For me, the whistling, buzzy pee-wee of the Western Wood-Pewee’s song signals that the warmth and blue skies of summer are here.

Besides establishing territory and attracting a mate, I imagine the song celebrates its miraculous journey and successful arrival at the Arboretum. The Western Wood-Pewee is a medium to long-distance migrant that primarily winters in the north and west of South America and travels to North and Central America to breed.

It’s a little, gray bird with a peaked crown that gives its head a triangular shape. It is dapperly dressed in a vest that looks buttoned at the top, and has two pale wing bars. The bill is mostly dark with yellow at the base of the lower mandible.

Look for it perched on exposed branches constantly turning its head as it looks for insects. When it spots an insect it will fly out, grab it, and return to the same perch or one nearby. If you listen closely, you can hear the pop of its bill as it snags the insect out of the air. When it lands it will usually flutter its wings slightly as if readying for the next flight. It will eat small insects in midair and bring back larger prey like dragonflies to eat at its perch. I also see them on gravel bars on the river darting around the rocks and gleaning insects.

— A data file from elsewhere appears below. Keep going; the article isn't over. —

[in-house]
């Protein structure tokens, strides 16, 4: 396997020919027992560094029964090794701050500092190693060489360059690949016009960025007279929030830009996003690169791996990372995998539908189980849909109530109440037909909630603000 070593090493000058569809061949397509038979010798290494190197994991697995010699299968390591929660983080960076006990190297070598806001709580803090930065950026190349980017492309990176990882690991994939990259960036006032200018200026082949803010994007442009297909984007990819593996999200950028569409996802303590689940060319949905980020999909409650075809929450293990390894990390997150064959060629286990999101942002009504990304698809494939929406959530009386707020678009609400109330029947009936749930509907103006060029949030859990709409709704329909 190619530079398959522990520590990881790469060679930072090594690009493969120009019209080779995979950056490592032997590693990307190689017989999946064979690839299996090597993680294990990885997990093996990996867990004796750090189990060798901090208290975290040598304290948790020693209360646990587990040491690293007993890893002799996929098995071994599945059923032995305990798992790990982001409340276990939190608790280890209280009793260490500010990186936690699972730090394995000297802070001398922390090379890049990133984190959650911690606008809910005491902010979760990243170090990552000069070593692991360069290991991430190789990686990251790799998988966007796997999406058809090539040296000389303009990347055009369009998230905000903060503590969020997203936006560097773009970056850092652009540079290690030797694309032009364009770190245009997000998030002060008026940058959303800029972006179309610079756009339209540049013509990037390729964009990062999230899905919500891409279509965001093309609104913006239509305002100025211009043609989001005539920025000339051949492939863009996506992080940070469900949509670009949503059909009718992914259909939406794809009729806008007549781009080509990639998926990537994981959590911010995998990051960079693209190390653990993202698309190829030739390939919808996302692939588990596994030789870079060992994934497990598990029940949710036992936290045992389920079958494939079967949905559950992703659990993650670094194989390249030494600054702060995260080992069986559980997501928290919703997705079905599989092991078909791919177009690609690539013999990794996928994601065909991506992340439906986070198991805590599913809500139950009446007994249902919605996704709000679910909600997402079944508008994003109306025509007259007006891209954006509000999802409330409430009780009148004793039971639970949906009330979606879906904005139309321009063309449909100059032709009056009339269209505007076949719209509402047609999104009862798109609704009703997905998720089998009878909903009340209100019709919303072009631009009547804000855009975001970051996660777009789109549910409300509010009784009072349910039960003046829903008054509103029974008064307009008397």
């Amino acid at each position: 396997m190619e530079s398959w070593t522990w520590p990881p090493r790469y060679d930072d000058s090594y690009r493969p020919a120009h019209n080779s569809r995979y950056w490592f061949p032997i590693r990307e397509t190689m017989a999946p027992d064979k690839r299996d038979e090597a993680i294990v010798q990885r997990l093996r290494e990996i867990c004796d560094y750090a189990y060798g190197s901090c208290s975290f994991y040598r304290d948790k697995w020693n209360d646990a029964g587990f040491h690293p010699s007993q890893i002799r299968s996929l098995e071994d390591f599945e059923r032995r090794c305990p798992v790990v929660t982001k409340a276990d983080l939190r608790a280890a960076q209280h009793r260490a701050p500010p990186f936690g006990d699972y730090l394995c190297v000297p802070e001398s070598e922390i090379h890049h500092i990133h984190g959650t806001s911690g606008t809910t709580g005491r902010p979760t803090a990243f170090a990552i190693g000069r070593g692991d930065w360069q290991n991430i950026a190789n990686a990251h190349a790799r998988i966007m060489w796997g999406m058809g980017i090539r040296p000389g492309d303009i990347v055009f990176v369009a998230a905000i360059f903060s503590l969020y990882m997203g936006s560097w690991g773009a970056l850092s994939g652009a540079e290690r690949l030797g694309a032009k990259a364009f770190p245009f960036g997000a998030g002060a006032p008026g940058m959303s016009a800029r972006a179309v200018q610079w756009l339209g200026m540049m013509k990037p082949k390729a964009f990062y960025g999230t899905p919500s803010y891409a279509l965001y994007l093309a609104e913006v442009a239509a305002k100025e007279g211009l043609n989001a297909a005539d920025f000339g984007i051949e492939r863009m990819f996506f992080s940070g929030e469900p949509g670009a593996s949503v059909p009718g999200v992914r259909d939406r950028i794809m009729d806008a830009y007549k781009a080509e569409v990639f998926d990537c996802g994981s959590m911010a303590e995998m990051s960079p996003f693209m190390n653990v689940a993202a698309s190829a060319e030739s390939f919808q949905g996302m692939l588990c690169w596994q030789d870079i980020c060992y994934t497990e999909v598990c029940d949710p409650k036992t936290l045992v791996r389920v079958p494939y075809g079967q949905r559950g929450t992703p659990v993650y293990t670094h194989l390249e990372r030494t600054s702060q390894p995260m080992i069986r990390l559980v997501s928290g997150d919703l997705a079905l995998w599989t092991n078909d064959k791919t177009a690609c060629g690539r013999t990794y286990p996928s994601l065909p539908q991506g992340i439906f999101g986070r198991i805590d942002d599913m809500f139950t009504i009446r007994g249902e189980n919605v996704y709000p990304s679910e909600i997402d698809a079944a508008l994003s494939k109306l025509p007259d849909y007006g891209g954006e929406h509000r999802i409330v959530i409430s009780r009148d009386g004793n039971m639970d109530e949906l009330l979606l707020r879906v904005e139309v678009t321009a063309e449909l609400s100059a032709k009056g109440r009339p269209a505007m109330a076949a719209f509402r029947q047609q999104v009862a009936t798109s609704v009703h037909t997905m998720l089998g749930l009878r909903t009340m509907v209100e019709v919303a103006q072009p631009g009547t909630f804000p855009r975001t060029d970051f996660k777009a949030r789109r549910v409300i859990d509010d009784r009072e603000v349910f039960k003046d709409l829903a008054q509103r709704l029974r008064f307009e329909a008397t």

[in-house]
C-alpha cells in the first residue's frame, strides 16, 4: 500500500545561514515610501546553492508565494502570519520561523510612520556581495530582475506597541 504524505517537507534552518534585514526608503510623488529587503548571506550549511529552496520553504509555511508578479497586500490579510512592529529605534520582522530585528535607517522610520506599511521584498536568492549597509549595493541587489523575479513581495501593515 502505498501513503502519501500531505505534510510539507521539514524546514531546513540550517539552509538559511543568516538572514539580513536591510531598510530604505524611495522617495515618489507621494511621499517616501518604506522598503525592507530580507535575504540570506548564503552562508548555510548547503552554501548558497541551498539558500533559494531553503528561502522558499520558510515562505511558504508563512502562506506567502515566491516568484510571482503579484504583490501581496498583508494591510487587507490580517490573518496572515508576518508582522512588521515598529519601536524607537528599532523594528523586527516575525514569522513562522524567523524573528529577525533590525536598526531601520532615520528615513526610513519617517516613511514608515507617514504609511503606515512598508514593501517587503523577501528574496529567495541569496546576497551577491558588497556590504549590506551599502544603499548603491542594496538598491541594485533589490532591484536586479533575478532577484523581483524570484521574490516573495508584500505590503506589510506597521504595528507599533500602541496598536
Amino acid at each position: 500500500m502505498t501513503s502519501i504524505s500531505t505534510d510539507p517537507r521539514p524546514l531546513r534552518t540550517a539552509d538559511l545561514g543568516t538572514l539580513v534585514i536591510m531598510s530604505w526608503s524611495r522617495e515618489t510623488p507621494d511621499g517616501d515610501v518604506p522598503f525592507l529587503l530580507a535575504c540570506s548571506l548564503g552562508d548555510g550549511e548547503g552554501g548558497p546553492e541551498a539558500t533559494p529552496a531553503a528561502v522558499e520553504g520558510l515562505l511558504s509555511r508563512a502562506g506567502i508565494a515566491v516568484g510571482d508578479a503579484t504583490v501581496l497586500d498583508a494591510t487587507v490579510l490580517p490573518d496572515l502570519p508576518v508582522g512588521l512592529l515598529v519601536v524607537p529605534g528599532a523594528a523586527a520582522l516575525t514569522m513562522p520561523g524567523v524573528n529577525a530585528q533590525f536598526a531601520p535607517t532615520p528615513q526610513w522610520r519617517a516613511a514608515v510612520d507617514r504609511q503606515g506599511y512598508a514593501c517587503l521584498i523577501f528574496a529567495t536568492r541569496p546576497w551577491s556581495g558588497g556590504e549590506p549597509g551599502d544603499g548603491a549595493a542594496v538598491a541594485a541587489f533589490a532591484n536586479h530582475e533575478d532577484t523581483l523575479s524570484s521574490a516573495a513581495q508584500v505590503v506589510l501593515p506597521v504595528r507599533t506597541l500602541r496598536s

The nest site is usually at the fork of a horizontal branch. The female builds a compact nest out of small plant fibers and camouflages the outside with lichen, mosses, etc. It is about 3 inches wide and 2.5 inches tall. It can be from near ground level up to 80 feet high! Out at the Arboretum, I generally find them at around 20 to 40 feet. As the babies grow up and the nest gets crowded, I get nervous watching them especially if the tree is swaying in the wind.

This is a great bird to get to know. I feel it is very accessible to watch. It will often perch on a lower tree branch near the trail or on old plant stalks.

Nature is an inexhaustible source of wonder. I look forward to seeing you out there.

See more of Bryan’s work here.


Peterson, Roger Tory, et al. Peterson Field Guide to Birds of Western North America. 4th ed, Houghton Mifflin Harcourt, 2010.

Western Wood-Pewee Identification, All About Birds, Cornell Lab of Ornithology Accessed 14 June 2023.